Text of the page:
After prayer, there in the haymow, he not only raped and molested me, but he also had a dog do it to me as well. He also forced me to watch him commit these acts on our female dog. In the barn, it was just him and me, while all the other adults were doing other things, which gave him opportunity to repeat these horrific assaults whenever he pleased. 

A year after the abuse started, I got my first period. Despite not having an education about periods and pregnancy, I would spend time looking in the mirror, fearing that I was potentially pregnant. Each month I was relieved when my period came. The anxiety and worry about giving birth to a half-human, half-dog being was all-consuming. How would I explain that at 9 years old? What would people think? 

Luke took pleasure in taking me to watch animals have sex. “This is how people do it!” he assured me. He would take me to watch pigs, dogs, cats, and whatever animal he came upon mating. “This is how your parents do it,” he told me time after time. I remember feeling disgusted and ashamed at seeing animals do this and being told my parents did these same acts. 

The fear and the shame built up and I acted out at school. I cheated. I lied. I was disruptive and thought of myself as being the class clown. At home, I was angry and disrespectful. I was very frustrated that no one seemed to notice or care about the pain I suffered, the humiliation I endured, and the shame I constantly felt alongside the crippling fear. 

I first attempted to die by suicide at age 9. I took a handful of Aspirin and went to bed, desperately hoping to not wake up the next morning. I awoke the next morning, stretched my arms and moved my fingers, and realized that I was still alive. I was disappointed to have to face not just that day but all the feelings that went alongside being a victim of Luke’s abuse. I tried two more times to end my life, each time taking even more aspirin. And each time I felt the same disappointment.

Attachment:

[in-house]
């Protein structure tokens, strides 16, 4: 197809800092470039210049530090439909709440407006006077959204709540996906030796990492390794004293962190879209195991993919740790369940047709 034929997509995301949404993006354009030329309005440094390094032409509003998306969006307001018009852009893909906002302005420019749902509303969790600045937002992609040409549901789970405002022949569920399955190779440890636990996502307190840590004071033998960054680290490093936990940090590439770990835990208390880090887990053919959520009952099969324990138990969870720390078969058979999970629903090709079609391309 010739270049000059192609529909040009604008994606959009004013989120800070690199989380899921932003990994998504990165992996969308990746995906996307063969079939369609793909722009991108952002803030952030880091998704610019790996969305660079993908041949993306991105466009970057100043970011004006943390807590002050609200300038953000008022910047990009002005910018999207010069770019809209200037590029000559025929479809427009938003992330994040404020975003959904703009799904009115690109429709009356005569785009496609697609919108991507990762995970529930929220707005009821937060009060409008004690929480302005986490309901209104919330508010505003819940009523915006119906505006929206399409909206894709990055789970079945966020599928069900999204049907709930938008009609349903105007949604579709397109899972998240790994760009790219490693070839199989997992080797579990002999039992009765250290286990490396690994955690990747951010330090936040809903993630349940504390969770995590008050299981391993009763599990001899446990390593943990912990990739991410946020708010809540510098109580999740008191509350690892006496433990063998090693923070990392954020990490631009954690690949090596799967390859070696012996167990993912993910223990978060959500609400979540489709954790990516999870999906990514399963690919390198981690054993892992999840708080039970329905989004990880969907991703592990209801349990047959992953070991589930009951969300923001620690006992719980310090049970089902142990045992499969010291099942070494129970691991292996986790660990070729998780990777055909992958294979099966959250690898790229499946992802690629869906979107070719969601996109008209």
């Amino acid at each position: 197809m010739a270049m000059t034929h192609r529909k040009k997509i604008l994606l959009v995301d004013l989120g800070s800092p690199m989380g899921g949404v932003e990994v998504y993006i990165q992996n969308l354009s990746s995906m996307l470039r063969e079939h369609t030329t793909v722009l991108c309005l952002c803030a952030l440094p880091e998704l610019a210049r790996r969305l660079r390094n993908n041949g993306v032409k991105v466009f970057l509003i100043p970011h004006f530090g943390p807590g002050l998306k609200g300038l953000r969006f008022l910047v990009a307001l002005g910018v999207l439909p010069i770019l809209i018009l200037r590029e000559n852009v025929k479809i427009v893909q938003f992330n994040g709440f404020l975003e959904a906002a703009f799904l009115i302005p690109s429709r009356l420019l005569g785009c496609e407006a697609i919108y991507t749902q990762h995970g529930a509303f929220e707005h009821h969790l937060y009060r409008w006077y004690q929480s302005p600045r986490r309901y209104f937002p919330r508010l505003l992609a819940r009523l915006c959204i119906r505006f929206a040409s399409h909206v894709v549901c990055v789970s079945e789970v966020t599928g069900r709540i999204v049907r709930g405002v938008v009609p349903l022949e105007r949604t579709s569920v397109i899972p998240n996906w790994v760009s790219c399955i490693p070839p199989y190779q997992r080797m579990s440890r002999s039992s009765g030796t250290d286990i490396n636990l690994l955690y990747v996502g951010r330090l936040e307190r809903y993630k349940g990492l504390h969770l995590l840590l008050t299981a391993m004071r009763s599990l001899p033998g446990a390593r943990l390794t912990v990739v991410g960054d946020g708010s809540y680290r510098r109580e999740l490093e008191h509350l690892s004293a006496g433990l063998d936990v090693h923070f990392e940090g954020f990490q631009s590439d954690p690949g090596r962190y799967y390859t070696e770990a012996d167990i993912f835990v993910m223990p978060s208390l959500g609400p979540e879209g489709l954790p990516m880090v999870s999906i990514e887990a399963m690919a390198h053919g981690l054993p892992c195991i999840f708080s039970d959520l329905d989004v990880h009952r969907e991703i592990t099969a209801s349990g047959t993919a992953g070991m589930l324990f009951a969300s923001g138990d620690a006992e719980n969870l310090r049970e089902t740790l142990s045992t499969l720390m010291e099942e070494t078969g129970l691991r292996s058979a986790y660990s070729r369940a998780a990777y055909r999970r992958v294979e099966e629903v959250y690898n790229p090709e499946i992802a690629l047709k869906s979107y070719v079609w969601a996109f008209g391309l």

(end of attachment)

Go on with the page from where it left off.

Luke also had a temper. On his final day at our home, he became enraged because Dad hadn’t gotten a chance to buy him the muffler for the tractor that Luke wanted, so he packed his bags and walked off. Watching Luke walk away brought me a sense of peace. I can easily define that moment as being the best feeling that Luke had ever evoked in me. I can still see his buggy drive down the road. With each clip-clop, knowing he was farther and farther away, I was finally safe from his vile and calculated abuse. 

I was finally safe from his sexualizing everything from me to the animals. That day changed my life for the better. 

****

A RECENT ENCOUNTER

The night I bumped into Luke, some months ago – and he smiled ‘that’ smile – was another game changer. He seemed aware of my life and all that had happened in the last 37 years, as though he had been stalking me all those years, dating back to when he was approached by his bishop regarding abusing me. 

Luke smiled at me and said, “I cried many a’night when I found out how your life turned out.” His demeanor can only be described as “giddy.” His actions and words far from appropriate. Imagine spending three years of your adult life making a young child suffer for sexual gratification, and then having the audacity to approach her decades later and tell her how changed you are.